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NHyFAS Forecast Page

NHyFAS Forecast Page

Summary
The main objective was to develop a seasonal water deficit forecasting system that is relevant for USAID and USACE activities in the Middle East and Africa based on existing NASA and NOAA Earth science capabilities. Primary goals include: (1) supporting USAID’s Famine Early Warning Systems Network (FEWS NET) to help better predict water supply deficits related to agricultural drought and food insecurity, and (2) provide a suite of indicators related to forecasted water supply anomalies and conditions.
 
* Disclaimer:  The below figures and forecast information are provisionally provided as experimental, and these products are for reference only and at user-own discretion and risk.

GEOS-S2S-2 Forecasts

 
NASA-GEOS-S2S-2 Precipitation (left) and Root Zone Soil Moisture (right) Forecasts
 
BackgroundIn the left-hand set of plots, monthly percentiles of the precipitation forecasts from the NASA-GEOS-S2S-2 seasonal forecast model are shown, relative to 1982-2010 hindcast (or reforecast) years. In the right-hand set of plots, the root-zone soil moisture (top 1-meter soil layer) forecasts generated with the NASA-GEOS-S2S-2 forecast inputs are shown using monthly percentiles, relative to the 1982-2010 hindcast period. In the upper left figure of the soil moisture percentile panel, the monthly-averaged soil moisture initial conditions (ICs) are shown as well, which are derived from historic model runs using CHIRPS precipitation with MERRA-2 forcing fields, and in the month leading up to the forecast period, CHIRPS-prelim is used to provide earlier released forecasts.  The land surface models (LSMs) used to generate the soil moisture forecasts and initial condition plots include the Noah-MP LSM and NASA's Catchment LSM.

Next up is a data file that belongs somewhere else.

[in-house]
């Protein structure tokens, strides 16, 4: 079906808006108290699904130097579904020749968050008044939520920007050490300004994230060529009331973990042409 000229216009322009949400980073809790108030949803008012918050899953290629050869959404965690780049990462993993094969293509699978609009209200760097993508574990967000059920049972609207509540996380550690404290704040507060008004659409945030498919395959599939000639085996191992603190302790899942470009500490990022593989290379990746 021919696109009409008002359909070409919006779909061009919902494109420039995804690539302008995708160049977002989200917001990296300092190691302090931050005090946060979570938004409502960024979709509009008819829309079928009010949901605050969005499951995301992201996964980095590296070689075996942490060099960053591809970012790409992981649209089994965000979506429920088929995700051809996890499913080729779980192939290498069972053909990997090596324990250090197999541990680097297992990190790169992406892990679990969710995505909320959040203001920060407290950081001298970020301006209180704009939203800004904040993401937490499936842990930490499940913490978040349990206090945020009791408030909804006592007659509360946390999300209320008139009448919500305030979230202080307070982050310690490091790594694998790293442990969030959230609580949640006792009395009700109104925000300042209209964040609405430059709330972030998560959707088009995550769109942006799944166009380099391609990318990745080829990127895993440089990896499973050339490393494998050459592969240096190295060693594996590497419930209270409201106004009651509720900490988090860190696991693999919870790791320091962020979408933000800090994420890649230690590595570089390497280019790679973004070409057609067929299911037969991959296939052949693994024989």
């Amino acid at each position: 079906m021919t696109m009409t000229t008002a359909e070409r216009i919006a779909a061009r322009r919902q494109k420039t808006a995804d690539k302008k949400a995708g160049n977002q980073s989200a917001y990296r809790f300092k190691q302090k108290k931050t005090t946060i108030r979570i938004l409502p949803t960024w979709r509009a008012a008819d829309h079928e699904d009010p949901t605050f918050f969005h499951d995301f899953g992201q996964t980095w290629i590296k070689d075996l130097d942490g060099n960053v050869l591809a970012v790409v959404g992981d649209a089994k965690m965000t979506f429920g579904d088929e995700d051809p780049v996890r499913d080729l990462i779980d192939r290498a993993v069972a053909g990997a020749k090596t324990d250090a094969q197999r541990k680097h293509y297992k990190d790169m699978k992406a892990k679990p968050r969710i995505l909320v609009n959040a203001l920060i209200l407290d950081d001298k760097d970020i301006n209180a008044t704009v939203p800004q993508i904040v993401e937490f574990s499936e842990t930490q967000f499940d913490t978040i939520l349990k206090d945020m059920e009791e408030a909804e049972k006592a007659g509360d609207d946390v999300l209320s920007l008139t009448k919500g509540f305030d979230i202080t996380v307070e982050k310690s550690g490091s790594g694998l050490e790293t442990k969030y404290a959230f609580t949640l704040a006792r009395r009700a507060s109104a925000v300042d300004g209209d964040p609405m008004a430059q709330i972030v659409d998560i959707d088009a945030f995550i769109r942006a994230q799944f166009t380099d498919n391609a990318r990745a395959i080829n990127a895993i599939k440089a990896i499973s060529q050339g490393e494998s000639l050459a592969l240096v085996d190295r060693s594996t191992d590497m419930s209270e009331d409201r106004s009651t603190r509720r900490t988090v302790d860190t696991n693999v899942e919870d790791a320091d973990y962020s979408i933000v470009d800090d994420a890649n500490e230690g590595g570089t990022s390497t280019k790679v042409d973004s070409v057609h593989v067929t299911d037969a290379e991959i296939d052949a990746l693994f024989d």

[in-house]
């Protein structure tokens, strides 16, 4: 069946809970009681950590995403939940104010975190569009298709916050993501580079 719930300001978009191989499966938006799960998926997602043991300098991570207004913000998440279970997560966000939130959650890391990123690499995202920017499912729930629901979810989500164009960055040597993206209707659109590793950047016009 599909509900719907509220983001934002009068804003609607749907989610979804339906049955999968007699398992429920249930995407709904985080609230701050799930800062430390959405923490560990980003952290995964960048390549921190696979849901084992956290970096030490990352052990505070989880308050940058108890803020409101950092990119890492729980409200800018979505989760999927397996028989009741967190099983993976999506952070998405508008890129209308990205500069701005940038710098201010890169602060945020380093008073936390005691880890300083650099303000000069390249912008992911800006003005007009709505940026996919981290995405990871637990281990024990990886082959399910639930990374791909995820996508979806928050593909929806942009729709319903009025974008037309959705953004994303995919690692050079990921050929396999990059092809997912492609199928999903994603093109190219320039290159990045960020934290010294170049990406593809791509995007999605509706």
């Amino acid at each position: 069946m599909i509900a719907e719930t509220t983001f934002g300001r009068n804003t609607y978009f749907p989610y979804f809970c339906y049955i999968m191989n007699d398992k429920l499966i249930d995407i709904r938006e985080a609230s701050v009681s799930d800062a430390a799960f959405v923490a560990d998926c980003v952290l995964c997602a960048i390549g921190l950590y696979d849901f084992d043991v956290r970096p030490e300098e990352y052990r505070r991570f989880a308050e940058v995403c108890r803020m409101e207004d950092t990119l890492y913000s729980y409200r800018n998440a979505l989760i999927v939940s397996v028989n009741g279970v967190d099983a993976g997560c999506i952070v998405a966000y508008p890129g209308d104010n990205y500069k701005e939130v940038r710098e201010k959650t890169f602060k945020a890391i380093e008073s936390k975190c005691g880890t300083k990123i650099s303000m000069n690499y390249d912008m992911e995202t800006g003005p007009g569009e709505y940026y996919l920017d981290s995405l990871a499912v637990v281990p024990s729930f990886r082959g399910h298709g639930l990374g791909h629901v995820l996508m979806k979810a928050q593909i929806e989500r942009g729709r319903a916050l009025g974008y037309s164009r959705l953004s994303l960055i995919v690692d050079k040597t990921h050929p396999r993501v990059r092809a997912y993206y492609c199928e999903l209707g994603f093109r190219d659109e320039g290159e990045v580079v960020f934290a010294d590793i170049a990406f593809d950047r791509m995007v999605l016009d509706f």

Regional Forecasts

Root zone soil moisture percentiles and anomalies: 
Below, the monthly percentiles (left) and anomalies (right) for the CHIRPS-driven soil moisture initial conditions ("IC") of the forecasts (top-left image of each set of graphics), and the other five images show the forecasted soil moisture percentiles and anomalies for GEOS-S2S-V2, one of the NMME forecast models.
 
East Africa Plots
                                                           Percentiles                                                                                                                    Anomalies
Click on above figure for larger image.
 
Southern Africa Plots
                                                           Percentiles                                                                                                                    Anomalies
Click on above figure for larger image.
 
West Africa Plots
                                                          Percentiles                                                                                                                    Anomalies
Click on above figure for larger image.

* Percentile and anomalies are estimated using the climatology during 1982-2010.

 

Probabilistic Forecasts for the Land Surface Model Total-Soil Moisture

Click on above figure for larger image.
Background:  The likelihood of departure from normal maps above, are based on hydrologic forecasts ensemble comprised of 36 members (1982-2017). Based on those 36 members, these maps indicate the forecast probability (in %) of the given hydrologic variable (e.g. total soil moisture) being in “Above Normal” (>67 percentile), “Normal” (between 33 to 67 percentile) and “Below Normal” (<33 percentile). For example, the grid cells depicted by dark green [brown] color are likely to be in “Above normal” [“Below Normal”] category.
 
** Probability values are shown only when the probability of being in a given category >40%.
*** Note that climatologically the probability of being in a given tercile category is 33%.
 
Contact:   A. Hazra (UMD/ESSIC; NASA/GSFC), K. Arsenault (SAIC; NASA/GSFC) or S. Shukla (UCSB) for more information.
 
#Original project details: The Forecasting for Africa and the Middle East (FAME) project was funded by the NASA Applied Sciences Program and included partners from NASA, USAID, USGS, UCSB, Johns Hopkins University, ICBA, and DoD/ERDC.  Additional project details can be found here:  https://appliedsciences.nasa.gov/content/13-water13-0010